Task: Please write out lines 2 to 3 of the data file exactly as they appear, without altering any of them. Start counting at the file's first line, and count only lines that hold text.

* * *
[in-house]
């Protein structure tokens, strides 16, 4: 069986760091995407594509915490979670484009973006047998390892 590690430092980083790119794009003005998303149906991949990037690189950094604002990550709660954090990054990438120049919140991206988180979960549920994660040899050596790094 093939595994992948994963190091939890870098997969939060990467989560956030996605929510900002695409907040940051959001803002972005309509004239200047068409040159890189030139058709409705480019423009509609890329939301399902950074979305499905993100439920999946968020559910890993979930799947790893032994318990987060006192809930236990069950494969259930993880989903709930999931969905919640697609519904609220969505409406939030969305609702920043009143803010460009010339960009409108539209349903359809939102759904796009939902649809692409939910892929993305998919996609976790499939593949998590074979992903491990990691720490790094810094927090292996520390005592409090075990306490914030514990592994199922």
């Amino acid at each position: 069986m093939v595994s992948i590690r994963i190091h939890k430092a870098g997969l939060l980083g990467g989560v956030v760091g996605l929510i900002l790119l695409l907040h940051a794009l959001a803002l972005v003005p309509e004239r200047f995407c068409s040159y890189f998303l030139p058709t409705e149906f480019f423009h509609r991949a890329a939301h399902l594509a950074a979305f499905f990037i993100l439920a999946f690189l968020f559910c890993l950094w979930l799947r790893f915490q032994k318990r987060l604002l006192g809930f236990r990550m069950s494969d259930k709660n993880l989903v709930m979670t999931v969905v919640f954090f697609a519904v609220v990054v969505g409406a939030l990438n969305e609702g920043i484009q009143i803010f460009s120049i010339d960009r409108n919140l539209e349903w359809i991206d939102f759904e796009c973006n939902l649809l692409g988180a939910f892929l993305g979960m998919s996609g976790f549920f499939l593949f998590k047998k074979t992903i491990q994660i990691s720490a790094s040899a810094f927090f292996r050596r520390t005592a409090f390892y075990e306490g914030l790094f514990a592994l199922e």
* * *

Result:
């Protein structure tokens, strides 16, 4: 069986760091995407594509915490979670484009973006047998390892 590690430092980083790119794009003005998303149906991949990037690189950094604002990550709660954090990054990438120049919140991206988180979960549920994660040899050596790094 093939595994992948994963190091939890870098997969939060990467989560956030996605929510900002695409907040940051959001803002972005309509004239200047068409040159890189030139058709409705480019423009509609890329939301399902950074979305499905993100439920999946968020559910890993979930799947790893032994318990987060006192809930236990069950494969259930993880989903709930999931969905919640697609519904609220969505409406939030969305609702920043009143803010460009010339960009409108539209349903359809939102759904796009939902649809692409939910892929993305998919996609976790499939593949998590074979992903491990990691720490790094810094927090292996520390005592409090075990306490914030514990592994199922």
């Amino acid at each position: 069986m093939v595994s992948i590690r994963i190091h939890k430092a870098g997969l939060l980083g990467g989560v956030v760091g996605l929510i900002l790119l695409l907040h940051a794009l959001a803002l972005v003005p309509e004239r200047f995407c068409s040159y890189f998303l030139p058709t409705e149906f480019f423009h509609r991949a890329a939301h399902l594509a950074a979305f499905f990037i993100l439920a999946f690189l968020f559910c890993l950094w979930l799947r790893f915490q032994k318990r987060l604002l006192g809930f236990r990550m069950s494969d259930k709660n993880l989903v709930m979670t999931v969905v919640f954090f697609a519904v609220v990054v969505g409406a939030l990438n969305e609702g920043i484009q009143i803010f460009s120049i010339d960009r409108n919140l539209e349903w359809i991206d939102f759904e796009c973006n939902l649809l692409g988180a939910f892929l993305g979960m998919s996609g976790f549920f499939l593949f998590k047998k074979t992903i491990q994660i990691s720490a790094s040899a810094f927090f292996r050596r520390t005592a409090f390892y075990e306490g914030l790094f514990a592994l199922e």